Home » Logistical advantage delivering growth in Lexington logistics sector

Logistical advantage delivering growth in Lexington logistics sector

By Greg Paeth

Amazon is opening a new delivery station in Lexington in 2021 at the Lexmark facilities complex along Newtown Pike at New Circle Road.

(CENTRAL KY. MARKET REVIEW) — Lexington’s robust logistics industry has benefitted from the boom in online sales caused by COVID-19. The region’s logistics companies are growing even as they, too, navigate the challenges caused by the global pandemic.

The logistics sector finds a perfect setting in Lexington, centrally located at the crossroads of Interstates 64 and 75, said Gina Hampton Greathouse, executive vice president for economic development for Commerce Lexington.

“It’s all about our location. We are within 600 miles of over 65% of the U.S. population and the buying power that that population has,” she said. “We have three major air hubs (UPS, DHL, and Amazon) within an hour from Lexington and a UPS ground hub here in Lexington. FedEx operations are throughout the region.”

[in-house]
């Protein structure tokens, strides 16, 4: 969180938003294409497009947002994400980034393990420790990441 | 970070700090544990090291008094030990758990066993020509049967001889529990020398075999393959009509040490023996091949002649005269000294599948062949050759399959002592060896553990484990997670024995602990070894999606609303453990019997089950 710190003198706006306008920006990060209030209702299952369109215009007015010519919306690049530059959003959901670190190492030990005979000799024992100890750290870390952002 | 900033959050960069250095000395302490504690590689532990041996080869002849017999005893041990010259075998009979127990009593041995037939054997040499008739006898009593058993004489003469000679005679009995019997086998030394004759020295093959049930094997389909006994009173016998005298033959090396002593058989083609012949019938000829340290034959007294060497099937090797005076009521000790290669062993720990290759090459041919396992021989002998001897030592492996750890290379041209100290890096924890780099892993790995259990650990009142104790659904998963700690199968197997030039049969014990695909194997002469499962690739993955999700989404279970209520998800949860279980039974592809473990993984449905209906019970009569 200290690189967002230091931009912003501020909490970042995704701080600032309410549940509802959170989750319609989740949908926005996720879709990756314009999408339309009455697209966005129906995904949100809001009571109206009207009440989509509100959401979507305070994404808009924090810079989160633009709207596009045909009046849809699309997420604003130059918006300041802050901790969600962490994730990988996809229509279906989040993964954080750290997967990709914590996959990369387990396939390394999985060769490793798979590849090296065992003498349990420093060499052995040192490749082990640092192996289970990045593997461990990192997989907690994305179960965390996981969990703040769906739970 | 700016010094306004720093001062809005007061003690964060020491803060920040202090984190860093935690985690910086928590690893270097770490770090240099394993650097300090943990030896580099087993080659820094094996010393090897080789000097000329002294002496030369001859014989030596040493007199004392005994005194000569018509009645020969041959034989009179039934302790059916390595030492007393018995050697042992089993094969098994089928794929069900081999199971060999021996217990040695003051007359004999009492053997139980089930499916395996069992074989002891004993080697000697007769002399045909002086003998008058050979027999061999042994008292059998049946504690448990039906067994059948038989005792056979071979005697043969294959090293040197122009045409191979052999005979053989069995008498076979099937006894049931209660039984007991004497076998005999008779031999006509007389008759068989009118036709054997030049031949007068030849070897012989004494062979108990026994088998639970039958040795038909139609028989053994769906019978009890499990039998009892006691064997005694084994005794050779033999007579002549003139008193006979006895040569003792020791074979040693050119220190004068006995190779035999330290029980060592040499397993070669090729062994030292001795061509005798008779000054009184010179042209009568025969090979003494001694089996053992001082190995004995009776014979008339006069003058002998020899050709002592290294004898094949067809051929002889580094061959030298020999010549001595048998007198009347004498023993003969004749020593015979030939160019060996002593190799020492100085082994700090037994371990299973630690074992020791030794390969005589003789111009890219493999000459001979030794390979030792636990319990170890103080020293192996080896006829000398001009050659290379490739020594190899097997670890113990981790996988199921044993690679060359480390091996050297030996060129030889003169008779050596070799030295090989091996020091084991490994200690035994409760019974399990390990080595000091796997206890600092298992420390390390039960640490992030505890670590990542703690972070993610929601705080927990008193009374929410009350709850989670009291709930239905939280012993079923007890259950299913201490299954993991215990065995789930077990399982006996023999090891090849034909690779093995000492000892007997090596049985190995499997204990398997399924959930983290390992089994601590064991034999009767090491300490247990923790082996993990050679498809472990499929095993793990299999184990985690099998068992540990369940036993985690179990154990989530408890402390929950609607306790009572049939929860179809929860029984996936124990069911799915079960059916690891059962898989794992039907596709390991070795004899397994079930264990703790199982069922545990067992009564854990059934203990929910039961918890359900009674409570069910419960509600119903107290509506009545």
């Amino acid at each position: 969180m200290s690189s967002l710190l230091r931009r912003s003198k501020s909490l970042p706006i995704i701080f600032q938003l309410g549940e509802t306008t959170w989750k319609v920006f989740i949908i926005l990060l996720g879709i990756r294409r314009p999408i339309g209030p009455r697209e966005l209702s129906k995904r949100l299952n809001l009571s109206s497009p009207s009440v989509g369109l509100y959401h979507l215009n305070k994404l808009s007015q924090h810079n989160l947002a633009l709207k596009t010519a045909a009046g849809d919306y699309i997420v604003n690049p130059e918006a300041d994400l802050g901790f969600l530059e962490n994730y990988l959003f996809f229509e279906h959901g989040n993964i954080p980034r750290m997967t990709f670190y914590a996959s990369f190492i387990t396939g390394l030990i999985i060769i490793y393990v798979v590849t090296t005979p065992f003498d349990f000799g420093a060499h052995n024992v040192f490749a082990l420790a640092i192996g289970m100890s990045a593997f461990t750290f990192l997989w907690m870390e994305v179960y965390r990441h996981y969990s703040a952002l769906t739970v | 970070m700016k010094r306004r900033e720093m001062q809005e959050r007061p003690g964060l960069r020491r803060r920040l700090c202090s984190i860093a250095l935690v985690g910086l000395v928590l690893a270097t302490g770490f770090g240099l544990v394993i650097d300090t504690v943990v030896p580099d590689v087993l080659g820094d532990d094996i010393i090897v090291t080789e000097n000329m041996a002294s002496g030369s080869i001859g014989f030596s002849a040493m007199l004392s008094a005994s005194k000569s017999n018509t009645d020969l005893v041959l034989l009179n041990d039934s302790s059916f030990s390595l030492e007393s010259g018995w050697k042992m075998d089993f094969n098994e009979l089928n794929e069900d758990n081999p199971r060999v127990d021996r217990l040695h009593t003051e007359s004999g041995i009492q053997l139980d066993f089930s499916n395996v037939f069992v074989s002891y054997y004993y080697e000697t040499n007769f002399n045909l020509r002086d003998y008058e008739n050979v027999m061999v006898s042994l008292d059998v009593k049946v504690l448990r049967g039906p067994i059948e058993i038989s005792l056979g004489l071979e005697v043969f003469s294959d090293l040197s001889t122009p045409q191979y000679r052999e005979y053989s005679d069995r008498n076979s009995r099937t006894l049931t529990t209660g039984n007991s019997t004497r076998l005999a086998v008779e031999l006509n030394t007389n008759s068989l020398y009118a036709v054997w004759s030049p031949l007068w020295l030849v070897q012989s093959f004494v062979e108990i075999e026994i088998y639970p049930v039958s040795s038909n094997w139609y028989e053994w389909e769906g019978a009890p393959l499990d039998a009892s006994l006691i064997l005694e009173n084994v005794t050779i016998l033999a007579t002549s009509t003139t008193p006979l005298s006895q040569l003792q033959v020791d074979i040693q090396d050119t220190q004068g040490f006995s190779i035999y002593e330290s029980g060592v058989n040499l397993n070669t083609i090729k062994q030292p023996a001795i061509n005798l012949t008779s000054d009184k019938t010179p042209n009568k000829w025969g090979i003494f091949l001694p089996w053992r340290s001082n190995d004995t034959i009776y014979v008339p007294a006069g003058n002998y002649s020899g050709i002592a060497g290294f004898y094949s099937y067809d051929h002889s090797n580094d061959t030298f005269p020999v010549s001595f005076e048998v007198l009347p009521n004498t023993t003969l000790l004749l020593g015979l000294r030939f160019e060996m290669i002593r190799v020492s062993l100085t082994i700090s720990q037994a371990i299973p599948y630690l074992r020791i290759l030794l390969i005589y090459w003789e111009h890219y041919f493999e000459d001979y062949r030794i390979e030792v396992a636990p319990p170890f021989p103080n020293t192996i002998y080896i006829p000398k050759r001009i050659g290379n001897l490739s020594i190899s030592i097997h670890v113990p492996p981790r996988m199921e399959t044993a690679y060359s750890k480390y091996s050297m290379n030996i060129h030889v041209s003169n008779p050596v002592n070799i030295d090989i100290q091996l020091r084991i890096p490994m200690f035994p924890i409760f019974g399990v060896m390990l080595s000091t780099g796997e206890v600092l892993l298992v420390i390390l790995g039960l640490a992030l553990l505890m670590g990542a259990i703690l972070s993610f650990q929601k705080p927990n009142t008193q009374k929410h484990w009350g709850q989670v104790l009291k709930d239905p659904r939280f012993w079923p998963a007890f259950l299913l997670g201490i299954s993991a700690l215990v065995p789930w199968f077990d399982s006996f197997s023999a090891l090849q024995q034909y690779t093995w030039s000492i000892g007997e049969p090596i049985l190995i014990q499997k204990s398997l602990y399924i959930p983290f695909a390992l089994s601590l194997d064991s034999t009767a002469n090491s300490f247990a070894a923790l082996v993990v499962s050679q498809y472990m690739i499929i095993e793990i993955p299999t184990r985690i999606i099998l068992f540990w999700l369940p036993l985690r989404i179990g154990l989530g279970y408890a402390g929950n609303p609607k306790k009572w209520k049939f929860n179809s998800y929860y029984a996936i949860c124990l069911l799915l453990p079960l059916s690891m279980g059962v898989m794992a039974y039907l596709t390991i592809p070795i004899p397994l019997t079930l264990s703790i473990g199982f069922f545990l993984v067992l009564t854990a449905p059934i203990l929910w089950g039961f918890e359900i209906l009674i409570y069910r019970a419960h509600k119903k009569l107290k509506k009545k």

Greathouse predicts nothing but continued growth in the logistics sector in the coming years, pointing to the recent expansion of Amazon’s presence in Lexington as one example of things to come.

Amazon is constructing a new delivery station on Newtown Pike at New Circle Road that is expected to create hundreds of new jobs. The facility is Amazon’s third such delivery station in the state and will increase the efficiency of last-mile delivery capabilities to customers in the region, a company spokesperson said.

The online retailing behemoth plays a huge role in logistics in Central Kentucky and elsewhere in the state and the country.